- About this Journal
- Abstracting and Indexing
- Aims and Scope
- Annual Issues
- Article Processing Charges
- Articles in Press
- Author Guidelines
- Bibliographic Information
- Citations to this Journal
- Contact Information
- Editorial Board
- Editorial Workflow
- Free eTOC Alerts
- Publication Ethics
- Reviewers Acknowledgment
- Submit a Manuscript
- Subscription Information
- Table of Contents
Mathematical Problems in Engineering
Volume 2012 (2012), Article ID 502812, 26 pages
Fractional Calculus and Shannon Wavelet
Department of Mathematics, University of Salerno, Via Ponte Don Melillo, 84084 Fisciano, Italy
Received 18 February 2012; Accepted 13 May 2012
Academic Editor: Cristian Toma
Copyright © 2012 Carlo Cattani. This is an open access article distributed under the Creative Commons Attribution License, which permits unrestricted use, distribution, and reproduction in any medium, provided the original work is properly cited.
An explicit analytical formula for the any order fractional derivative of Shannon wavelet is given as wavelet series based on connection coefficients. So that for any function, reconstructed by Shannon wavelets, we can easily define its fractional derivative. The approximation error is explicitly computed, and the wavelet series is compared with Grünwald fractional derivative by focusing on the many advantages of the wavelet method, in terms of rate of convergence.
Shannon wavelet theory [1, 2] is based on a family of orthogonal functions having many interesting properties. They enjoy the many advantages of wavelets [3, 4]; moreover, being analytical functions they are infinitely differentiable. Thus, enabling us to define the so-called connection coefficients [5–7] for any order derivative. Connection coefficients are an expedient tool for the projection of differential operators, useful for computing the wavelet solution of integrodifferential equations [8–13].
Wavelets are localized functions, in time and/or frequency, which are the basis for energy-bounded functions and in particular for -functions. So that localized pulse problems [14, 15] can be easily approached and analyzed. Moreover, wavelet allows the multiscale decomposition of problems, thus emphasizing the contribution of each scale. By defining a suitable inner product on the orthogonal family of scaling/wavelet functions, any -function can be approximated at a fixed scale, by a truncated series having, as basis, the scaling functions and the wavelet functions. The wavelet coefficients of these series represent the contribution of each scale.
Shannon wavelets are related to the harmonic wavelets [3, 5, 8], being the real part thereof, and to the well-known sinc function, which is the basic function in signal analysis. It should be also noticed that, as compared with other wavelet families, the main advantage of Shannon wavelets is that they are analytical functions, thus being infinitely differentiable. Moreover, they are sharply bounded in the frequency domain, so that, by taking into account the Parseval identity, any computation can be easily performed by their Fourier transforms.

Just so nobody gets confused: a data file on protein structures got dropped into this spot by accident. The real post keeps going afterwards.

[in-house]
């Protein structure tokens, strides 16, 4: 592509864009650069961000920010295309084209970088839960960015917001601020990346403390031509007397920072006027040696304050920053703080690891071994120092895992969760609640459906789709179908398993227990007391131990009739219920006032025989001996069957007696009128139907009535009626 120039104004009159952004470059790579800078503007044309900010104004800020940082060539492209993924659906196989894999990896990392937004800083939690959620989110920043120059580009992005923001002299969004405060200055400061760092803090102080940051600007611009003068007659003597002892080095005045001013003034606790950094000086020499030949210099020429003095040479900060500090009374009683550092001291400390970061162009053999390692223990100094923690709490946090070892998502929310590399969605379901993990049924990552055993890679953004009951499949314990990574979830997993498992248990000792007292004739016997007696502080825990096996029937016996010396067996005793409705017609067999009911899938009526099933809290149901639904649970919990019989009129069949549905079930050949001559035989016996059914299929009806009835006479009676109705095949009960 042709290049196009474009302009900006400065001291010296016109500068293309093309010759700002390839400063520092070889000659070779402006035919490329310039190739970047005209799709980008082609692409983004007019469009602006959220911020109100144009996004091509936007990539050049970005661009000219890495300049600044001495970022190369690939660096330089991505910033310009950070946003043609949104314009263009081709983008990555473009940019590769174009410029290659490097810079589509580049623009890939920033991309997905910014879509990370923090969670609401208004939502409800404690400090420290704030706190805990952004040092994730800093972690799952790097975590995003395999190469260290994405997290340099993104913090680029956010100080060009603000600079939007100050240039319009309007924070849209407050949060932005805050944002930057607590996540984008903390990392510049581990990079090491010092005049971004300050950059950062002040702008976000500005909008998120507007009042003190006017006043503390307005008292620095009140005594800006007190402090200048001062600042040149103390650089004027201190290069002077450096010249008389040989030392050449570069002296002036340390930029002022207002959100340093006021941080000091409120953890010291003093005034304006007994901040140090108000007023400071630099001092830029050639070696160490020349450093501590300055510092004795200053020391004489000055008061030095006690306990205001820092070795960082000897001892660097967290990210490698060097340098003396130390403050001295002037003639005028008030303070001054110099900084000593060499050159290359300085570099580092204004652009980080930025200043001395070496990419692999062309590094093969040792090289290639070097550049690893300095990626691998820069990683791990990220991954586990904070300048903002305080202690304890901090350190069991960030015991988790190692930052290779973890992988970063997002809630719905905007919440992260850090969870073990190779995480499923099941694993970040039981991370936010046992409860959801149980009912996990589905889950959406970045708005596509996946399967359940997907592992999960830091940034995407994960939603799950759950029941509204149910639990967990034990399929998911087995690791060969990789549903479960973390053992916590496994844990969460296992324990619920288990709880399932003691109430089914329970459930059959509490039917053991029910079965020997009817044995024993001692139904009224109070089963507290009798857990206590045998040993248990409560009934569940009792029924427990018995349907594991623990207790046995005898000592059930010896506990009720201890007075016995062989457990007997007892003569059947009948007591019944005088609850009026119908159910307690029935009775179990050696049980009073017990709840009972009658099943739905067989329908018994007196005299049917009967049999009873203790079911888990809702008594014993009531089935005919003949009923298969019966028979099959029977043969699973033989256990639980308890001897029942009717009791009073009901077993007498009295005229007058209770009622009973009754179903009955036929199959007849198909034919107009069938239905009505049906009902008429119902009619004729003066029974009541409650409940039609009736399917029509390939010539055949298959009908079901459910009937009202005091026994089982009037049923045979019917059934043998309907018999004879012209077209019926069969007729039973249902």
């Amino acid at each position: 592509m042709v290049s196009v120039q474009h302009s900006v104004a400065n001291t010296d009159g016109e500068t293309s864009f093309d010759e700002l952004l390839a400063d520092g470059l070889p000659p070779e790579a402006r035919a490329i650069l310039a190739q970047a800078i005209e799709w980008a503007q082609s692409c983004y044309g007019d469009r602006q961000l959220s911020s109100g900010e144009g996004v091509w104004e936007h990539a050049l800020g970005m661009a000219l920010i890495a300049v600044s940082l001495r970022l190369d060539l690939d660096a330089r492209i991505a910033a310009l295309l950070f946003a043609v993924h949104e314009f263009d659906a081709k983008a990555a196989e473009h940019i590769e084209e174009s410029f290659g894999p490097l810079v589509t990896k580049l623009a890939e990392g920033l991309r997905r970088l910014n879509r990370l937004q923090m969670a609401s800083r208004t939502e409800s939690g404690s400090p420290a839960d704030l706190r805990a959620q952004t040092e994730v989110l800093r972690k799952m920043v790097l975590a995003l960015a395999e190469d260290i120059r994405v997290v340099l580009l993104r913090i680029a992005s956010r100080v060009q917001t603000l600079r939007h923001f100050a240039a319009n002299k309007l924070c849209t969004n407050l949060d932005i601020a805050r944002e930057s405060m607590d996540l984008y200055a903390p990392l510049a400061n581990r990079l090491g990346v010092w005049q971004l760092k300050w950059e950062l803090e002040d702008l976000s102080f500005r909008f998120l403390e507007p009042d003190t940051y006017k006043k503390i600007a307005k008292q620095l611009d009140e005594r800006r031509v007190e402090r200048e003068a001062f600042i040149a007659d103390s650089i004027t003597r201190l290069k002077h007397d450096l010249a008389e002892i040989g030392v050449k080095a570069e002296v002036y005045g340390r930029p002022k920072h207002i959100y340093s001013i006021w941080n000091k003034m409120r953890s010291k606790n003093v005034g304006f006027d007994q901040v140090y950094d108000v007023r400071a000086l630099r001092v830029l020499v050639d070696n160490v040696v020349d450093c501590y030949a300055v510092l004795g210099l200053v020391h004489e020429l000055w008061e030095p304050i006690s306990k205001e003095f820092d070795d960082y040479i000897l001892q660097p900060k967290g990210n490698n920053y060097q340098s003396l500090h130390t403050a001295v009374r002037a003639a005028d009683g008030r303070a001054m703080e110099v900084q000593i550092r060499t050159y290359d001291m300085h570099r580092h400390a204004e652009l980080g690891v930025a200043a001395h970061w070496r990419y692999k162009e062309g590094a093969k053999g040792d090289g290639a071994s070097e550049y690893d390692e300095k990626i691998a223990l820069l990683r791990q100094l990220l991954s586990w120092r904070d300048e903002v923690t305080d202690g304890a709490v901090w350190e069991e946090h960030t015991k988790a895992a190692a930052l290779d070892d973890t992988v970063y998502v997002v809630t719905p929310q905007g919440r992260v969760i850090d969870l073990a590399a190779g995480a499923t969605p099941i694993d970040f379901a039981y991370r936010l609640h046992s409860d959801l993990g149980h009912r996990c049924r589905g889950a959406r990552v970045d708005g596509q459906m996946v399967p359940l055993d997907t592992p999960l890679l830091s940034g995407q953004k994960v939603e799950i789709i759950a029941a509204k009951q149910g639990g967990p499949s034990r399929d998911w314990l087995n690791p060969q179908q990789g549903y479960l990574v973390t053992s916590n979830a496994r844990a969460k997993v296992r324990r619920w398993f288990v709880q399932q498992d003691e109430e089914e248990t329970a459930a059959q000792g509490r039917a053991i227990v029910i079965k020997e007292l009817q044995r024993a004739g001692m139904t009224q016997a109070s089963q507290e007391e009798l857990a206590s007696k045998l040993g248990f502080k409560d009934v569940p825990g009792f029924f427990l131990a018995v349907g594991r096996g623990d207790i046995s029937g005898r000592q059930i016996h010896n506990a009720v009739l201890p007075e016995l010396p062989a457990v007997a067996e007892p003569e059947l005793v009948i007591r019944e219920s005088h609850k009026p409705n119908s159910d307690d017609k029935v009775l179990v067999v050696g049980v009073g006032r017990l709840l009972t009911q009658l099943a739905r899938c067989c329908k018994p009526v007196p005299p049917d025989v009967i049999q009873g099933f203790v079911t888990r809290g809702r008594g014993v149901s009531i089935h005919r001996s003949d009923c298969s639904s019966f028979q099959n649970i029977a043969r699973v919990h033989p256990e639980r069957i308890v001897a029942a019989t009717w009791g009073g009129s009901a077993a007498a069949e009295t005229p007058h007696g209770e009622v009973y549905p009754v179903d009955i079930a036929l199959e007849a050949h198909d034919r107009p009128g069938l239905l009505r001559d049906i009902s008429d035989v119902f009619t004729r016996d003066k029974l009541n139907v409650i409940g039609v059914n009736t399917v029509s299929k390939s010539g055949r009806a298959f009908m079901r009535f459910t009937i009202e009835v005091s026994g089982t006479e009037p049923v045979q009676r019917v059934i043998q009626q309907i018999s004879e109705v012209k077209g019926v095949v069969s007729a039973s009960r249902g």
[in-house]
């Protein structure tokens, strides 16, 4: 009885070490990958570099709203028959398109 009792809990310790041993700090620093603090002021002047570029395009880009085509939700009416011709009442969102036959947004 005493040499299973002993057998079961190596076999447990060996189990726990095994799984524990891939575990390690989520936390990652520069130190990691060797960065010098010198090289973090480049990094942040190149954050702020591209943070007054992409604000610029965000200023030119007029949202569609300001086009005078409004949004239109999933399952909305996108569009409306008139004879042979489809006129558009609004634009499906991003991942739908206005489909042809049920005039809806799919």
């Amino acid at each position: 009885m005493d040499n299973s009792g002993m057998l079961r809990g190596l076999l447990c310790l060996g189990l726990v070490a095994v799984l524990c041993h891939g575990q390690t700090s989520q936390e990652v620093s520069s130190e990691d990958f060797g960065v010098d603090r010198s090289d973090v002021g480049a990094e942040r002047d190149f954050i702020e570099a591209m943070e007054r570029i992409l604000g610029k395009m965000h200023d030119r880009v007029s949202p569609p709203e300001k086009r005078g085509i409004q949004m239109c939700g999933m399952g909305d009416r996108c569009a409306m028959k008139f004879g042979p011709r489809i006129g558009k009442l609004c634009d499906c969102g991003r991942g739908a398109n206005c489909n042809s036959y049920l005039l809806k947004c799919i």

The theory of connection coefficients was initially given [10, 13] for the compactly supported wavelet families, such as the Daubechies wavelets . The computation of these connection coefficients was based on the recursive equations of the wavelet theory and the explicit forms of these coefficients were given only up to the second order derivatives. The connection coefficients are the wavelet coefficients of the derivatives of the wavelet basis. These coefficients are a fundamental tool for the approximation of differential operators, with respect to the wavelet basis.
In some recent papers, the connection coefficients for Shannon wavelets have been explicitly computed up to any order derivative with a finite analytical form. This is due to the analytical form of Shannon wavelets and the discovery by Cattani of a suitable series expansion for the connection coefficients [2, 6, 7].
In the following, we will define the wavelet representation of fractional derivative, so that the fractional derivative of an -function can be easily computed by knowing the connection coefficients. The fractional derivatives of the Shannon scaling/wavelet basis are defined and the error of the approximation will be explicitly computed. Moreover, a comparison with the classical definition of Grünwald formula [16, 17] is given, by showing the major performance of wavelets, in terms of rate of convergence.
In particular, Section 2 gives some preliminary remarks, definitions, and properties about Shannon wavelets. Their corresponding connection coefficients are discussed in Section 3. This Section deals with some properties of connection coefficients, functional equalities, and error of approximation. Fractional derivatives of the Shannon scaling function and wavelets are given in Section 4. In this section, it is also shown that the fractional derivative is a semigroup. The error of the approximation is explicitly computed and compared with classical definitions of the fractional derivative, and in particular with the Grünwald formula.
2. Preliminary Remarks
In this section, some remarks on Shannon wavelets and connection coefficients are given (see also ).
Shannon wavelet theory (see e.g. [1, 2, 6, 7, 9]) is based on the scaling function , also known as sinc function, and the wavelet function , respectively, defined as The corresponding families of translated and dilated instances wavelet [1, 2, 6, 7, 9], on which is based the multiscale analysis , are being, in particular, Let be the Fourier transform of the function , and its inverse transform, respectively. The Fourier transform of (2.1) give us  with
Analogously for the dilated and translated instances of scaling/wavelet function, in the frequency domain, it is